Labor and management sign local supplement agreement at Eglin

American Federation of Government Employees Local 1897 president Peter Smith and Brig. Gen. David Eidsaune, Air Armament Center Commander and Program Executive Officer for Weapons sign the local supplement agreement to the Master Labor Agreement. (Photo by Craig McDonnell)

by Lois Walsh
96th Air Base Wing Public Affairs

6/25/2007 - EGLIN AIR FORCE BASE, Fla. -- Eglin's union and senior management signed a landmark local supplement agreement reached in record-breaking time on June 25.

While Eglin will continue to have two separate unions, the benefit of the agreement is that it applies to all bargaining unit employees and will provide ease of reference for management, unions, and bargaining unit employees as to what labor provisions apply to common workforce issues and topics.

Brig. Gen. David Eidsaune, Air Armament Center commander and the Air Force Program Executive Officer for Weapons, along with American Federation of Government Employees Local 1897 president Peter Smith, signed a local supplement agreement to the Master Labor Agreement that took one day to negotiate. AFGE Local 1942 president Rocky Tasse will sign the agreement at a later date.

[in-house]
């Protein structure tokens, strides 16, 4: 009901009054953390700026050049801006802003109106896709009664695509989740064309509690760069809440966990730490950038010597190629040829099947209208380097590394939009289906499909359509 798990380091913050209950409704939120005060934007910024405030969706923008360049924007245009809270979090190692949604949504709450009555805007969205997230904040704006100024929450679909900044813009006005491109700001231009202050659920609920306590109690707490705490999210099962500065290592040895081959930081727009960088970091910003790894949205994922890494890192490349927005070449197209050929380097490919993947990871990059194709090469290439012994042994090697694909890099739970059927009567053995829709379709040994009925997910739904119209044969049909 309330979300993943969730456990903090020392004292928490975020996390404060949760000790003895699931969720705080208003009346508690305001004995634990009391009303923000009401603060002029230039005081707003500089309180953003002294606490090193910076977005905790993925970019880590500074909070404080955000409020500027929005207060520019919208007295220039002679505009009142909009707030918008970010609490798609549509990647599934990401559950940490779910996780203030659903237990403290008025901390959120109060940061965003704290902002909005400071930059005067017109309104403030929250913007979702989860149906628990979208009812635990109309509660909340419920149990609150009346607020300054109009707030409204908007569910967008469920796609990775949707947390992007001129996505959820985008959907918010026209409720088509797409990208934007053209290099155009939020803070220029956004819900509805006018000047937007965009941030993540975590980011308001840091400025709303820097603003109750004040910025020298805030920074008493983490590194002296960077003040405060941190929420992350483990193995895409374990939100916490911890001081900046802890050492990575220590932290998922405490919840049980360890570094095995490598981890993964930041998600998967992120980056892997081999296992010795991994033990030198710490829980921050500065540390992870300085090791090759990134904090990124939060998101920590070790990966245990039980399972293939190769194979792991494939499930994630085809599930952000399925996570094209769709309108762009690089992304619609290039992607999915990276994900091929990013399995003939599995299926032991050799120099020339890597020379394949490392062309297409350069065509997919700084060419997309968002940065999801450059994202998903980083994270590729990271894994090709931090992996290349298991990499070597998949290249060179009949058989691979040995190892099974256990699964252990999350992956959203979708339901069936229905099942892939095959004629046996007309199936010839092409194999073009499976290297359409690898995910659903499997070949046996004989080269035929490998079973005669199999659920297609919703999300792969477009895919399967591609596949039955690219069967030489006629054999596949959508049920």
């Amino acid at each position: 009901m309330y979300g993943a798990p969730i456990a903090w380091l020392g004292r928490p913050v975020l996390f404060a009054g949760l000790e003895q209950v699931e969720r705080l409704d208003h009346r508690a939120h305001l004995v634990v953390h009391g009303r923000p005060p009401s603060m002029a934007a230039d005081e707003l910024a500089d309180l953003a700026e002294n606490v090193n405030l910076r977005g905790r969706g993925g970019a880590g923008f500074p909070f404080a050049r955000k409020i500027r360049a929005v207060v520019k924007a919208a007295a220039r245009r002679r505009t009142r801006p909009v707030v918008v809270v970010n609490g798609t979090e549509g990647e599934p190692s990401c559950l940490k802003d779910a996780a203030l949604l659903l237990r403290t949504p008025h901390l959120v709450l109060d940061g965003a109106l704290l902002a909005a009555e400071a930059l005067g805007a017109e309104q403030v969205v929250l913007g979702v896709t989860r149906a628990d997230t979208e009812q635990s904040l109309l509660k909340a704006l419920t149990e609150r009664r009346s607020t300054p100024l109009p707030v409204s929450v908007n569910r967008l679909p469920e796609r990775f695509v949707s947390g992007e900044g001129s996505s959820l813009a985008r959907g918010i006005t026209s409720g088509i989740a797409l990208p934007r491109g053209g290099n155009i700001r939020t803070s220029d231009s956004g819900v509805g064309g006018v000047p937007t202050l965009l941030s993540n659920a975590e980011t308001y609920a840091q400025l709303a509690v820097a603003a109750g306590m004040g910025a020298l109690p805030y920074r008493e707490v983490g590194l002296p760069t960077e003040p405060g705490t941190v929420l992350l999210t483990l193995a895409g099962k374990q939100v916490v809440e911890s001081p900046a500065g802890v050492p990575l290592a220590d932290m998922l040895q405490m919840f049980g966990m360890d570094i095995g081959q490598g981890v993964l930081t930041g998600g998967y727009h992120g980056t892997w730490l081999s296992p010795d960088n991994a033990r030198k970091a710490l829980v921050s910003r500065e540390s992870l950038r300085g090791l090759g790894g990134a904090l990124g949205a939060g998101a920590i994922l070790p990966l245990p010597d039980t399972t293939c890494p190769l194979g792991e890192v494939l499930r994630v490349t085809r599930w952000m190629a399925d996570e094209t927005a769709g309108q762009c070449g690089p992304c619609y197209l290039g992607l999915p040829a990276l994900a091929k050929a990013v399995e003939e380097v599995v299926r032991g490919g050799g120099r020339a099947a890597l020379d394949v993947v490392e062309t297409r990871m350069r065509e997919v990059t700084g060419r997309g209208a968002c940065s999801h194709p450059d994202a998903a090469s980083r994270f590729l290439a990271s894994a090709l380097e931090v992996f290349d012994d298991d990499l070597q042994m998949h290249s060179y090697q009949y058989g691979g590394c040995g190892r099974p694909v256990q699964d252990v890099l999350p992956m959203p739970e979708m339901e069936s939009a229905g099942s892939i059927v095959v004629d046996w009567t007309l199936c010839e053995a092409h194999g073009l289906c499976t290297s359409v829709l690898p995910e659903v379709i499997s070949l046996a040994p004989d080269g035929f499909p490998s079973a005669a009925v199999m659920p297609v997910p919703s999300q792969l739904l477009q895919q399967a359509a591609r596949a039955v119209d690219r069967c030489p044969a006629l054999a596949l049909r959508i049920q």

The Master Labor Agreement is the overarching union-management agreement applicable for all bargaining unit employees. Both unions at Eglin are consolidated under AFGE Council 214, which in turn is located at Headquarters Air Force Materiel Command, Wright-Patterson AFB, Ohio.

"Eglin is indeed unique in Council 214 for having two separate local unions covered by one Master Labor Agreement, on one base," said Scott Blanch, AFGE Council 214 president. "Having one local supplement for the two locals is something management was interested in and union leadership recognized as a legitimate interest."

According to General Eidsaune, the local supplement agreement is a win-win for AAC and all of Team Eglin.

"Eglin sets the example for the rest of command in terms of how the unions and management work together for efficiency, fairness and leveling the playing field for all," the general said. "I look forward to putting this agreement in play."

Mr. Smith said that each local union used to operate under separate contracts which had variations in provisions and language. At times, these differences caused confusion as to which employee was impacted by the documents. Now management and labor has a single local supplement agreement to follow, publish and reference.

"Formerly, to determine the appropriate document management, the employee must first know which bargaining unit (local union) they belonged to and then use the applicable contract to determine the necessary action," he said. "At times certain conditions in one workplace may apply to one employee and not the other.

"Traditional labor/management contract negotiations may take months, if not years," Mr. Smith continued. "But we were able to streamline our process through interest-base bargaining to develop a combined agreement in a matter of weeks. This is an unprecedented accomplishment having a positive impact on the mission and the workforce."

The bottom line, according to Mr. Blanch, is that leaders from all three parties came up with one agreement that works for everybody and enhances Eglin's mission support capabilities by eliminating repetitive bargaining over the same issues.

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